Beginning with the questions: Can species thrive together? Can we learn from nature to remediate environmental problems? Is hope possible in the Antropocene? This exhibition focuses on creative efforts to address ecological concerns. As curator Hafthor Yngvason writes:
The projects brought together in the show present novel but grounded ways of thinking about ecological problems. Rather than dejection at the enormity of the challenges, they offer concrete and creative efforts. Rather than sweeping geoengineering schemes, they offer modest forms of biocultural hope. What the ecological thinker Donna Haraway has written about one of the projects–the Wertheims’ Crochet Coral Forest–is true of them all: ‘[These are] not projects of melancholy and mourning. Theirs are figures of response-ability.’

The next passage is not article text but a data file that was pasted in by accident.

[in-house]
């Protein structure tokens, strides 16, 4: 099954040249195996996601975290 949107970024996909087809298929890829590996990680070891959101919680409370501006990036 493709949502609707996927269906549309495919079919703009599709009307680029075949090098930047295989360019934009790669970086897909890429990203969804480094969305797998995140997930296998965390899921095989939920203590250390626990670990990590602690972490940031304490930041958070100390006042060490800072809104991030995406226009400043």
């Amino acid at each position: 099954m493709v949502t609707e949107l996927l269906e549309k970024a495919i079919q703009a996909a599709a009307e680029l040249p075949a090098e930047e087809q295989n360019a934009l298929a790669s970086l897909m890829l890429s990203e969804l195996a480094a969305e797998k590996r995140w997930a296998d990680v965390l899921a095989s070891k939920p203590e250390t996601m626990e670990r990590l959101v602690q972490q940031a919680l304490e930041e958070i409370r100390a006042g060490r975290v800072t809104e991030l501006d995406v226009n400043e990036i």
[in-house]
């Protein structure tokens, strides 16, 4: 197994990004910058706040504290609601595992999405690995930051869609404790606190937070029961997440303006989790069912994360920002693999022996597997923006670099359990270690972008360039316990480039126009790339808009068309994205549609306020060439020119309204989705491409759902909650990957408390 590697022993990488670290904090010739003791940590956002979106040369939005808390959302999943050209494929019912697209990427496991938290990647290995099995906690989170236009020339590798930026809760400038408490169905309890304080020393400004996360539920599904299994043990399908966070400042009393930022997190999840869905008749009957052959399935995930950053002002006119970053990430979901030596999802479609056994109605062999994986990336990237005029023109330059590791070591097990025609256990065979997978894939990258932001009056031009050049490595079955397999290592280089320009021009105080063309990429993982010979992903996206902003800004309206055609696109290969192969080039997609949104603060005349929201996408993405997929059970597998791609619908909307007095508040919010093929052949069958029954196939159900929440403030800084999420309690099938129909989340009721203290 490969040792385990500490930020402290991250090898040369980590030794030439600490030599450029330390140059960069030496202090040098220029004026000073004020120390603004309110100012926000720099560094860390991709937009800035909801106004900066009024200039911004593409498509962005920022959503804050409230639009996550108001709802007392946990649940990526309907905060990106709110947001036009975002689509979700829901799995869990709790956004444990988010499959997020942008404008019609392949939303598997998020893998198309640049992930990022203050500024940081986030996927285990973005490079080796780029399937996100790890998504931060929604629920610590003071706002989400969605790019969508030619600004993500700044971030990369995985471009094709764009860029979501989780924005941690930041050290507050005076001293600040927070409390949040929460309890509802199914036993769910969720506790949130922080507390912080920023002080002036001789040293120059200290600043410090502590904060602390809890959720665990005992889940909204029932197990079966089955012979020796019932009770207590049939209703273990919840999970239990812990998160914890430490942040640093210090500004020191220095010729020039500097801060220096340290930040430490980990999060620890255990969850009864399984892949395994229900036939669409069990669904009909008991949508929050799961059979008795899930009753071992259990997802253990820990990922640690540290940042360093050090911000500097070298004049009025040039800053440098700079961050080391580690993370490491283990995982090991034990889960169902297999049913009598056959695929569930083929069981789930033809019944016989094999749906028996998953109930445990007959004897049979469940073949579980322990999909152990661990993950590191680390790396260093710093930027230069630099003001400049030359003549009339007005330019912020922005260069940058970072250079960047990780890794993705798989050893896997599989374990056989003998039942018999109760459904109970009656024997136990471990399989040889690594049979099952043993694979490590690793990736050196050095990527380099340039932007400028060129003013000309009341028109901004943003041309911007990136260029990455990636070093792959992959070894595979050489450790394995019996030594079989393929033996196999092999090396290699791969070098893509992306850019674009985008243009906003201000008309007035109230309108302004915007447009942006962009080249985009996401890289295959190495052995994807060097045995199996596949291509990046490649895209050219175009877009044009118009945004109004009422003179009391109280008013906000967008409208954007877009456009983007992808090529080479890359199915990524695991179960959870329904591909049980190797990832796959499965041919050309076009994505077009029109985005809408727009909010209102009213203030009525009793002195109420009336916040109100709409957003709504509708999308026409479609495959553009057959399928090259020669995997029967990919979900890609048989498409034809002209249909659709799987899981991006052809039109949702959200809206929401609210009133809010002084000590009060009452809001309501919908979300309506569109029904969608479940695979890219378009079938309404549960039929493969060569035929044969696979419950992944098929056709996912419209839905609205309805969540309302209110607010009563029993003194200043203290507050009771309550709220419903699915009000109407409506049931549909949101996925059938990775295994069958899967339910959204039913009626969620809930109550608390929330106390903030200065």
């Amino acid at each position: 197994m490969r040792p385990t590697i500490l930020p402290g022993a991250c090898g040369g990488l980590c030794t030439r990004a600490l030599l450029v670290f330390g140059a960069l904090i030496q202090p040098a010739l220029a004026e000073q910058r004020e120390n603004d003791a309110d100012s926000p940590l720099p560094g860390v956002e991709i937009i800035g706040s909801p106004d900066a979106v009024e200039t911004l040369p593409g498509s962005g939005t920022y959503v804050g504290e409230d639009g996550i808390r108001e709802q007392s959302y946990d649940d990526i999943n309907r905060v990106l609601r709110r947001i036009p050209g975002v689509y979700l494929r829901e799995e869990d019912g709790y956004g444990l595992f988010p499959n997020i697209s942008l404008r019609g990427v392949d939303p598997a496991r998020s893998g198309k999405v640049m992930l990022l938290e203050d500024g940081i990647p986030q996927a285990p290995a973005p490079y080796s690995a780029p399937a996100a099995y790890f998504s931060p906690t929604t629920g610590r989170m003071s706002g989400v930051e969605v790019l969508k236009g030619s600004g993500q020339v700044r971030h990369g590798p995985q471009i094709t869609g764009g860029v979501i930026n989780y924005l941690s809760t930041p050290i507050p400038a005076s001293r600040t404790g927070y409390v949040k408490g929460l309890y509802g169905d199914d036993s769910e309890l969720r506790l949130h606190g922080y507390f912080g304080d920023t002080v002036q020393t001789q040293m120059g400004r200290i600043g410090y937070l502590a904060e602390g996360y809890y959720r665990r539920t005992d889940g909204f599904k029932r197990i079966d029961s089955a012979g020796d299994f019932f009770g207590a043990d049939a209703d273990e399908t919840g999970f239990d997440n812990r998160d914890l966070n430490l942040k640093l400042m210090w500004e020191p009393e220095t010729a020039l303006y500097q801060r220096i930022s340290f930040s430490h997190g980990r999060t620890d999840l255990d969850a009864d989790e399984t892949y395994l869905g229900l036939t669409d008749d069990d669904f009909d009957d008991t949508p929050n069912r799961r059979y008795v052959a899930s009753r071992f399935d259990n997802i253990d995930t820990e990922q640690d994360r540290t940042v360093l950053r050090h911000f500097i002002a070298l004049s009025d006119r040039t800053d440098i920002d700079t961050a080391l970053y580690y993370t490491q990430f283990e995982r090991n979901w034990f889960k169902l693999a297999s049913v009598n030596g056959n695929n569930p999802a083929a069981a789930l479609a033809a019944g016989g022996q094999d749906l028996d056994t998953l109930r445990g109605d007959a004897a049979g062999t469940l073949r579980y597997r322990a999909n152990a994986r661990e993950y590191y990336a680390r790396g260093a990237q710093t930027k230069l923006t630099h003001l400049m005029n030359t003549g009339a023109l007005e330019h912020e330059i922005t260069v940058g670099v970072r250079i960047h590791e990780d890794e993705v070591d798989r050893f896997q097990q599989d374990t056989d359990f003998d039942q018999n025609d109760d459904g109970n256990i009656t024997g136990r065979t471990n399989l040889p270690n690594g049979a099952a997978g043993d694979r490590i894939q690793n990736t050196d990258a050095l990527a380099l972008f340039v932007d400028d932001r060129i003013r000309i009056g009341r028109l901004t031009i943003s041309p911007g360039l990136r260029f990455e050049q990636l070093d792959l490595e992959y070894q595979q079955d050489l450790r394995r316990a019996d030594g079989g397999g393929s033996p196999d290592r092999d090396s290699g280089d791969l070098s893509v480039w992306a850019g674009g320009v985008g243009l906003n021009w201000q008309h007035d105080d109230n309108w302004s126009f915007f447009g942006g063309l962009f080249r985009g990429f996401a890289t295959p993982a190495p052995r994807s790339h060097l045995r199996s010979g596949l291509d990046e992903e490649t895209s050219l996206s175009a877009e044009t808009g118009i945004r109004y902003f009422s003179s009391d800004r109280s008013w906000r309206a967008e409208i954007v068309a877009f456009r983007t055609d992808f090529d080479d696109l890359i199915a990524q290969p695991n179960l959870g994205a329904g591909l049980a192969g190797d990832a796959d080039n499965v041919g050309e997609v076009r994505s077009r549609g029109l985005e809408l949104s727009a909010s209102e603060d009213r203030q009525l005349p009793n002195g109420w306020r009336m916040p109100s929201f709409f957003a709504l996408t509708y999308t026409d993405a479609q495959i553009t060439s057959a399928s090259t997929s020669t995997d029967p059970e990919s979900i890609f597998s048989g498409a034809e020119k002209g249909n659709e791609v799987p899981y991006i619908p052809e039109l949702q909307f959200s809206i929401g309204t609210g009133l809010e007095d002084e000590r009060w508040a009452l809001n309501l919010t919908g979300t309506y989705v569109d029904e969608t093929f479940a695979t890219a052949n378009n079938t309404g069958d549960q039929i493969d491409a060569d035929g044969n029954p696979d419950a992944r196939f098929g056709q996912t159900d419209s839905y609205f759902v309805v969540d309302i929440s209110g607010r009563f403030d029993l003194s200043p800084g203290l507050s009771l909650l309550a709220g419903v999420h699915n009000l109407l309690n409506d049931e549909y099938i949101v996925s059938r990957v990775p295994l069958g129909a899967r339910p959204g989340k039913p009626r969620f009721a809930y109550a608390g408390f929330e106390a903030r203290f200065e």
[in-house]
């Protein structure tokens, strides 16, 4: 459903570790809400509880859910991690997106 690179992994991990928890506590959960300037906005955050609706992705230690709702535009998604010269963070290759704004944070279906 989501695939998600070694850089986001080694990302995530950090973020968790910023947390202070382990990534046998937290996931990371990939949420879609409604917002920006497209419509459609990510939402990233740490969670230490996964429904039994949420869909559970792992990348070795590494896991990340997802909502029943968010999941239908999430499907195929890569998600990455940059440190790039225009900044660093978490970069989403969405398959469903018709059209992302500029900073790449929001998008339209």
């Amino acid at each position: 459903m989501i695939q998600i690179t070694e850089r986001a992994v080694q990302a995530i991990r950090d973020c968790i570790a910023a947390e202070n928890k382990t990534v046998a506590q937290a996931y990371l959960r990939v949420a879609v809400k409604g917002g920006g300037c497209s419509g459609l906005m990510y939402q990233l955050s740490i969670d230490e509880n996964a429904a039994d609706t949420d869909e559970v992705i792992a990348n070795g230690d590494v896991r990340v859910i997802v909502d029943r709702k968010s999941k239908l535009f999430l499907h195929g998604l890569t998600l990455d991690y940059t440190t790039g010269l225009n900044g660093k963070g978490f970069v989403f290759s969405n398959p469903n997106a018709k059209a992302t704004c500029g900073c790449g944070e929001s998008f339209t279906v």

The exhibition title—“Modest Forms of Biocultural Hope”—comes from an essay by the curator, artist and ethnographer Eben Kirksey. While powerful forces have tried to appropriate the idea of hope, equating it to human-centered blanket “solutions” to global warming and extinction, Kirksey has argued for a multispecies approach. Rather than focusing on individual species, he explores the intersections of all lifeforms, searching for clues in their entangled relations. Practical and concrete acts of interspecies care can serve as anchoring points for collaborative action, he suggests, if they are grounded in biocultural possibilities and open-ended pursuit of livable futures. To Kirksey, even in the blasted landscapes of ecological disasters, toxic specters can be transformed into figures of hope.